Saturday, July 27, 2013

Saying No to an Adoption

Everyone is entitled to their opinion, it just doesn't mean that other people have to agree with it.  Here at the SPCA, we get frequent calls asking for financial assistance for pets from things as simple as routine shots all the way to major surgery.  We also investigate situations where people are not providing necessary veterinary care and the animal's are suffering.  So having this knowledge makes it difficult for me to say yes to an adoption when people can't afford to pay the adoption fee.  I had a situation recently and this is the background.

A couple walked into my office and wanted a discount on an adoption because he was on a fixed income.  I began a dialogue with this man wherein he stated that he can afford to take care of his animals.  He has a relationship with an area veterinarian if any problems arose.  He could indeed pay for the adoption but that would leave him without any funds until the following month. 

In checking our past records he has brought in two of his animals.  One was a found dog that he brought in because he couldn't afford a second dog.  (OK I can understand that)  The second animal he brought in was a four year old poodle that he had euthanized for health reasons.  His explanation was that the dog had an undescended testicle, it could turn out he had cancer, and they couldn't afford a $1,500 bill.  Why he didn't just turn it over to us rather than have it euthanized-I don't know.

The veterinarian's side of the story is that the dog never had routine vaccinations, had ear infections that the man wanted to buy medicine for without seeing the veterinarian, was recently brought in for urinary frequency.  A urinalysis revealed no problems.  So they recommended an x-ray for further diagnosis.  This particular vet does not have x-ray equipment and so the owner had to go to another vet.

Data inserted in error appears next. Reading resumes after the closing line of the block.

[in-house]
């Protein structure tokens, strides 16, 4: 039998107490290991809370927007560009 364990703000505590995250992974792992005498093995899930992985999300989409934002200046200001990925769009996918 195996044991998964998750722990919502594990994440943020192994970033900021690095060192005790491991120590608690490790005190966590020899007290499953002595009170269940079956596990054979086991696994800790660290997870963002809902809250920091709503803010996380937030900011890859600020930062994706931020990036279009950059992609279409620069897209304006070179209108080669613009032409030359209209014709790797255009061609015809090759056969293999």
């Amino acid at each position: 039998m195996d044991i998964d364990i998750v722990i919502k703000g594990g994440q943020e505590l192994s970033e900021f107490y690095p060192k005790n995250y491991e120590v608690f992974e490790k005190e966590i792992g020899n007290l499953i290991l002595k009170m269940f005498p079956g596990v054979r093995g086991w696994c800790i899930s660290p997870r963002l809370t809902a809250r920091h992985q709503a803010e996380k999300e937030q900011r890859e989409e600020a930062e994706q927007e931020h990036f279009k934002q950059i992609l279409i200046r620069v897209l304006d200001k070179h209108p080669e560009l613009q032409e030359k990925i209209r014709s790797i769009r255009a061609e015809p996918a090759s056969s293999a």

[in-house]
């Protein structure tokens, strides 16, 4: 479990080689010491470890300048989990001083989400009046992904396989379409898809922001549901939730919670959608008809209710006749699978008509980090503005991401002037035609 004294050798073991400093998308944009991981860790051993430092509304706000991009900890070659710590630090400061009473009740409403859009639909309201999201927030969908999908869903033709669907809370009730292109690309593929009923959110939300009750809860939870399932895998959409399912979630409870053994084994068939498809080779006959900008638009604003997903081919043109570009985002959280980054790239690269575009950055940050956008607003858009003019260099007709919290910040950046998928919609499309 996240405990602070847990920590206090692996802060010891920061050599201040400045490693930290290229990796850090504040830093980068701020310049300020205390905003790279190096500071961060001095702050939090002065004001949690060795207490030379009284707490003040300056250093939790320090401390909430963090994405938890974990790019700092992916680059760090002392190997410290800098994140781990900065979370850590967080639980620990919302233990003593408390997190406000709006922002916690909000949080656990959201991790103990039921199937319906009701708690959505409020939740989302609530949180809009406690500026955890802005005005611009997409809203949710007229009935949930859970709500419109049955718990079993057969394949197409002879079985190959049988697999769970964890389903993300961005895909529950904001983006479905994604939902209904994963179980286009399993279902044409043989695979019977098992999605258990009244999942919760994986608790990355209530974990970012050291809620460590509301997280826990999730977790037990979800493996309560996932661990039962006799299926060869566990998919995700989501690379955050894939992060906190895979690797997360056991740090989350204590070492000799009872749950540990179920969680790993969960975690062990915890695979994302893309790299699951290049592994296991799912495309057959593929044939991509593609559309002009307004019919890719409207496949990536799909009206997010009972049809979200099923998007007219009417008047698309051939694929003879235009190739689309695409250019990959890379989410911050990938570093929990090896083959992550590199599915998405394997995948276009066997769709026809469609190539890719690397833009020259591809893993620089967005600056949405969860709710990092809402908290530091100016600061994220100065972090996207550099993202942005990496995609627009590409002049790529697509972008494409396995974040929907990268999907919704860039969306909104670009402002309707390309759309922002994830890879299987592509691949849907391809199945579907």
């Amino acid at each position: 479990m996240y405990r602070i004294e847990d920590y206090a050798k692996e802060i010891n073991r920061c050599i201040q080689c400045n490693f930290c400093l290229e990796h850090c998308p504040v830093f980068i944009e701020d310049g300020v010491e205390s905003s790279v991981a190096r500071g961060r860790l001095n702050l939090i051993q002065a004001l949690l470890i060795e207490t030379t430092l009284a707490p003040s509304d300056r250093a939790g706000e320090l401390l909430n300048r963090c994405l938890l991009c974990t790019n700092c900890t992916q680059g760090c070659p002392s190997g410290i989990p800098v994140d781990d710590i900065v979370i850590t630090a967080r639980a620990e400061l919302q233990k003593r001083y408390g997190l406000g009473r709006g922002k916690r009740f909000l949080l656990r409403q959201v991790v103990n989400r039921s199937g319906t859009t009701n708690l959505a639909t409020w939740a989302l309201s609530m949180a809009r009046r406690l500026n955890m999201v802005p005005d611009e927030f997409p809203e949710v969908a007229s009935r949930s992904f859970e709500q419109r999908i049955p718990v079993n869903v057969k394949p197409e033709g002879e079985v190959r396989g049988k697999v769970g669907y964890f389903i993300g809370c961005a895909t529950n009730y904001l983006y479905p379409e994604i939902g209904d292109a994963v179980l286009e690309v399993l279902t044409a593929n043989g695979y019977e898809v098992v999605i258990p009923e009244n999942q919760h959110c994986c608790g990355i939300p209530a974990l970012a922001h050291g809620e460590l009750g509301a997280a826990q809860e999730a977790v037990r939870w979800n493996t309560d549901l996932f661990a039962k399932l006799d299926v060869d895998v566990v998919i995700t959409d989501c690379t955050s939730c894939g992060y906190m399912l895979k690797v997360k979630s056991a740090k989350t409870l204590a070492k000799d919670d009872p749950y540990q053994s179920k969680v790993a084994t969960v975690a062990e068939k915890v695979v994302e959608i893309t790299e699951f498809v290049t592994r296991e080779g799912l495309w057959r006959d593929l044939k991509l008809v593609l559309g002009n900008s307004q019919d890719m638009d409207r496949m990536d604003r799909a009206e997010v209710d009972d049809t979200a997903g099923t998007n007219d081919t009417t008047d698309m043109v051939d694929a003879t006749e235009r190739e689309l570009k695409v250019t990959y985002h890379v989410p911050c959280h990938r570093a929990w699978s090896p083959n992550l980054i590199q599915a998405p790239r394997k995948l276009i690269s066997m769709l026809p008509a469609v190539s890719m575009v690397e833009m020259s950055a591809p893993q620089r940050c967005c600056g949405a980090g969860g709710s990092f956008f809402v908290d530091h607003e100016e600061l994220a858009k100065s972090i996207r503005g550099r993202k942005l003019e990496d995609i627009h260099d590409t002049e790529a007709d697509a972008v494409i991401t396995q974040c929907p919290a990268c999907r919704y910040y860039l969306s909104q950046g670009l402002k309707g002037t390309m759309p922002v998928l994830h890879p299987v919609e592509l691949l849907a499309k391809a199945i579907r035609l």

The owner's side of the story was very different. They heard $$$ because the diagnosis was unknown.  Rather than start with a simple x-ray (Maybe $150)  they chose euthanasia of a four year old dog.

In questioning them about how they could afford veterinary care if something happened, the owner insisted that they could afford it.  But when the reality of their financial situation confronted them, the couple still insisted that they could afford another dog.

Then to top it off, they already have a cat and the previous cat they had was hit by a car and died.  The more I heard, the less I liked hearing.

I said no.  I'm not comfortable adopting to them.  I actually recommended that instead of living pay check to pay check that they should save up their money for the adoption and put an extra $500 in the bank for emergencies.  Somehow they didn't like my idea.  The sad truth is that I'm sure they will get another dog somewhere.  I just hope it lives longer than four years.

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